Irish High Court Clarifies Third Party Rights Against Insurers
Two recent decisions of the Irish High Court have provided useful clarification as to the nature and extent of a third party's rights against an insurer pursuant to section 62 of the Civil Liability Act 1961. Section 62 provides a means by which a third party with a claim against an insolvent insured can bring a direct claim against the insured's liability insurer and, as such, operates as an exception to the established principle of privity of contract.
Section 62 provides that:
Where a person (hereinafter referred to as the insured) who has effected a policy of insurance in respect of liability for a wrong, if an individual, becomes a bankrupt or dies or, if a corporate body, is wound up or, if a partnership or other unincorporated association, is dissolved, moneys payable to the insured under the policy shall be applicable only to discharging in full all valid claims against the insured in respect of which those moneys are payable, and no part of those moneys shall be assets of the insured or applicable to the payment of the debts (other than those claims) of the insured in the bankruptcy or in the administration of the estate of the insured or in the winding-up or dissolution, and no such claim shall be provable in the bankruptcy, administration, winding-up or dissolution.
Both recent decisions arose in the context of applications by liability insurers to strike out claims brought directly against them under section 62 by employees injured at work on the basis that they were the employer's insurer at the time of the accident and the employer was insolvent.
In McCarron v Modern Timber Homes Limited (In Liquidation)1, the plaintiff employee sued his employer and its insurer, Quinn Insurance ("Quinn"). Quinn had declined cover of the claim on the basis of a breach of a notification condition of the policy.
Importantly, the plaintiff had not obtained any judgment or order against the insured employer at the time he joined Quinn as a co-defendant.
Referring to the judgment of the Supreme Court in Dunne v P.J. White Construction Company Limited (In Liquidation)2, which stated that it had "long been established that an insured person's rights of indemnity under a policy of insurance for a liability to third parties does not arise until the existence of the amount of that liability to the third party has been established, either by action, arbitration or agreement", the court held that a claim against an insurer under section 62 is not valid until liability has been established against the insured (and the quantum of the claim has been assessed). In the court's view, any cause of action against an insurer under section 62 is separate and distinct from the claim against the insured, and insurers should not therefore be joined to proceedings until a judgment or order establishing the insured's liability has been obtained by the plaintiff against the insured.
The court consequently struck out the proceedings against the insurer on the basis that the case failed to disclose a reasonable cause of action or, alternatively, because there was no privity of contract between the plaintiff employee and the defendant employer's insurer.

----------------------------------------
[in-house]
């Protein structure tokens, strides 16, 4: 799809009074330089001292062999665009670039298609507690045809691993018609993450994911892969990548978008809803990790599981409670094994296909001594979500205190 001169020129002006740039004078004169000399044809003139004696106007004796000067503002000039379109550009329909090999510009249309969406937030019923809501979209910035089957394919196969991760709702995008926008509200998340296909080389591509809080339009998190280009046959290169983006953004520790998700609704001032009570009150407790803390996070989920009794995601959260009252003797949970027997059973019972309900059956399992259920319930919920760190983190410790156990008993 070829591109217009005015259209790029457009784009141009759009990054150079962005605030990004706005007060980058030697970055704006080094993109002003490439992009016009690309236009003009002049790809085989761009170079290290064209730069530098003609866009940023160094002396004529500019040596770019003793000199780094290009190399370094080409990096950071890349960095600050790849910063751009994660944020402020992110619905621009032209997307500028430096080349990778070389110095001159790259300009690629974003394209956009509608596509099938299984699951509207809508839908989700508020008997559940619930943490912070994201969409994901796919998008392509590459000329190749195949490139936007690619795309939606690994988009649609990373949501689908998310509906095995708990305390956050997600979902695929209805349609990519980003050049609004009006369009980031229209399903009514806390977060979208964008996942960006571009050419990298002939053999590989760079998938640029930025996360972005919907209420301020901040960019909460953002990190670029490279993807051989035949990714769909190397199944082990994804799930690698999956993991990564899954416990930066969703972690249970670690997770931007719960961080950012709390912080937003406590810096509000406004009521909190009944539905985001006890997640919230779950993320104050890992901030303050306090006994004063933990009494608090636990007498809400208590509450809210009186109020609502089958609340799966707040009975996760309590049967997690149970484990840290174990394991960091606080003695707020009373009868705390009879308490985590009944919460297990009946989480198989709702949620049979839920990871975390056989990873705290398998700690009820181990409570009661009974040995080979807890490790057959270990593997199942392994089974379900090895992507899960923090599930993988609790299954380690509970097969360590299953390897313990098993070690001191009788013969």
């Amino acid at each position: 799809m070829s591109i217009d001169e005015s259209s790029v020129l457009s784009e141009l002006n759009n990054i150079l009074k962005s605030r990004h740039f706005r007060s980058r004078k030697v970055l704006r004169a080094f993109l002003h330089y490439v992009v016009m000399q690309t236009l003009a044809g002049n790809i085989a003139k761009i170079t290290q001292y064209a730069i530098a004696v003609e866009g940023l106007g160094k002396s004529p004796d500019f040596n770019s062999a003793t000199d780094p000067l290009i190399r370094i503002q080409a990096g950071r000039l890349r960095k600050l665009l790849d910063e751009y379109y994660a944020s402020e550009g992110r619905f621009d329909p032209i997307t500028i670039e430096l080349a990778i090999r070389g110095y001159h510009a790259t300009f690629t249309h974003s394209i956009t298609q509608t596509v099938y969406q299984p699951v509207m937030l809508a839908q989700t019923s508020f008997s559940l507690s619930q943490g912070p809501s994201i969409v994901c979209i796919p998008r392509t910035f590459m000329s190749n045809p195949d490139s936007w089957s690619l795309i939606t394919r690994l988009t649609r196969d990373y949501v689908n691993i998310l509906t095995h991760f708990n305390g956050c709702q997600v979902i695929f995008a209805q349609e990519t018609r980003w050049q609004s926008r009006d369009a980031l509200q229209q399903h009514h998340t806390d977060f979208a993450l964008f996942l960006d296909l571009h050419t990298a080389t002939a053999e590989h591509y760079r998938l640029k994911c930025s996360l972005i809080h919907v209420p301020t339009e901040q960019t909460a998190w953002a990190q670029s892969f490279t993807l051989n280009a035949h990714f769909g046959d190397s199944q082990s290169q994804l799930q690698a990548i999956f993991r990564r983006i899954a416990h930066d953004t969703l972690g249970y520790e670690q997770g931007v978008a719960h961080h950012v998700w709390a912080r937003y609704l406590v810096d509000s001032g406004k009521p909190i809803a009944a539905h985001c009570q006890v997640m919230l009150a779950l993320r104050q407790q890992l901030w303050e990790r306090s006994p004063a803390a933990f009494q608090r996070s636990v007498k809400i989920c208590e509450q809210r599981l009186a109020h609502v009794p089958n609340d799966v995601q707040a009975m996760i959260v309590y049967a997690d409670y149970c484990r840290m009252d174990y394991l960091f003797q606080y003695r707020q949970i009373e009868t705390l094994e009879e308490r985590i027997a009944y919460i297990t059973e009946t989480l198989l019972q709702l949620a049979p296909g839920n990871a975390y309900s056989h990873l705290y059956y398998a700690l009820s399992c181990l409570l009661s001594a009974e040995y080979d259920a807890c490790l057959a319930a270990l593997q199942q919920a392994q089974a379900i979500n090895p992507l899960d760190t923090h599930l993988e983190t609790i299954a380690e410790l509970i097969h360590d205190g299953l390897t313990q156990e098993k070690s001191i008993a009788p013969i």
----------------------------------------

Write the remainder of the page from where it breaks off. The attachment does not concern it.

In the second case, Yun Bing Hu v Duleek Formwork Limited (In Liquidation)3, the court considered section 62 in similar circumstances, where an employee attempted to enforce a judgment against his employer's liability insurer, who had been joined to the proceedings when the insured went into liquidation.
The insurer had declined to cover the claim because the insured had breached a condition precedent of the policy in failing to pay a policy excess of €1,000. The insurer also argued that there was no privity of contract between it and the plaintiff and that the only party entitled to challenge the decision to decline cover for the accident was the insured and no such challenge had been brought. The insurer submitted that the purpose of section 62 was to ring-fence insurance monies to meet claims made on the policy and to ensure that monies specifically to deal with those claims under the policy did not disappear into the general fund for the benefit of other creditors, i.e. it was not to provide a plaintiff with a remedy against an insurer where there was no privity of contract.
The plaintiff actually accepted that there was a valid repudiation by the insurer as a result of the breach and sought to remedy the breach himself by offering to pay the outstanding excess.
The court was satisfied that the plaintiff had no privity of contract with the insurer and that he could not seek to enforce the insurance contract, particularly given that he did not dispute that the insured's breach of a condition precedent of the policy had repudiated the contract. On that basis, the court held that the plaintiff's claim disclosed no reasonable cause of action against the insurer and ordered that it be struck out. The court expressed sympathy for the plaintiff's position but held that he could not remedy the insurer's breach of the policy by paying the excess.
In summary, the court's decisions in McCarron and Yung Bin Hu confirm the following key principles in relation to claims brought against insurers under Section 62:
(a) Liability must be determined in the underlying claim against the insured before the insurer is joined to the proceedings or separate proceedings are brought against the insurer.
(b) The court will recognise a valid repudiation by an insurer.
(c) A plaintiff cannot remedy a breach by an insured of a condition in its insurance policy.
The principles provide helpful clarification on the application of section 62 and serve to limit (or at least more clearly define) its scope, which may reduce liability insurers' exposure to section 62 claims going forward.
1High Court December 3 2012, (2012 IEHC530)
21989 1 IRLM 803
3High Court February 5 2013, (2013 IEHC15.)